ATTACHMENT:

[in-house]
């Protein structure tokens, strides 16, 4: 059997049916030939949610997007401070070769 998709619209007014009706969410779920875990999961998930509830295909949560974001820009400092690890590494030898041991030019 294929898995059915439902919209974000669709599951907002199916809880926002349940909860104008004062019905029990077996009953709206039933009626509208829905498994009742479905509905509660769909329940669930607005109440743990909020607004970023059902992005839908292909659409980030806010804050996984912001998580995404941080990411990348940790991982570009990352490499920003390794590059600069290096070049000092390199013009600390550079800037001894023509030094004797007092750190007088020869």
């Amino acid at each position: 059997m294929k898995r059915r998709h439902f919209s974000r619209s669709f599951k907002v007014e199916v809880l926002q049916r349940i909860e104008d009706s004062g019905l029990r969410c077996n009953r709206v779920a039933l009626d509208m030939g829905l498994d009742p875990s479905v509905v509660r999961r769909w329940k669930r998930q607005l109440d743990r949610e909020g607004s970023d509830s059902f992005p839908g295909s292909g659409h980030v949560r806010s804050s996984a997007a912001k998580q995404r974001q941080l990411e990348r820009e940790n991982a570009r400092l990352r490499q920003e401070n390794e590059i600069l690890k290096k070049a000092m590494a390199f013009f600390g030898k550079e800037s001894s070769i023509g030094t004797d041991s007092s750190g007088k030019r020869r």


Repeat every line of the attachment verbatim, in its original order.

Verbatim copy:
[in-house]
């Protein structure tokens, strides 16, 4: 059997049916030939949610997007401070070769 998709619209007014009706969410779920875990999961998930509830295909949560974001820009400092690890590494030898041991030019 294929898995059915439902919209974000669709599951907002199916809880926002349940909860104008004062019905029990077996009953709206039933009626509208829905498994009742479905509905509660769909329940669930607005109440743990909020607004970023059902992005839908292909659409980030806010804050996984912001998580995404941080990411990348940790991982570009990352490499920003390794590059600069290096070049000092390199013009600390550079800037001894023509030094004797007092750190007088020869």
């Amino acid at each position: 059997m294929k898995r059915r998709h439902f919209s974000r619209s669709f599951k907002v007014e199916v809880l926002q049916r349940i909860e104008d009706s004062g019905l029990r969410c077996n009953r709206v779920a039933l009626d509208m030939g829905l498994d009742p875990s479905v509905v509660r999961r769909w329940k669930r998930q607005l109440d743990r949610e909020g607004s970023d509830s059902f992005p839908g295909s292909g659409h980030v949560r806010s804050s996984a997007a912001k998580q995404r974001q941080l990411e990348r820009e940790n991982a570009r400092l990352r490499q920003e401070n390794e590059i600069l690890k290096k070049a000092m590494a390199f013009f600390g030898k550079e800037s001894s070769i023509g030094t004797d041991s007092s750190g007088k030019r020869r």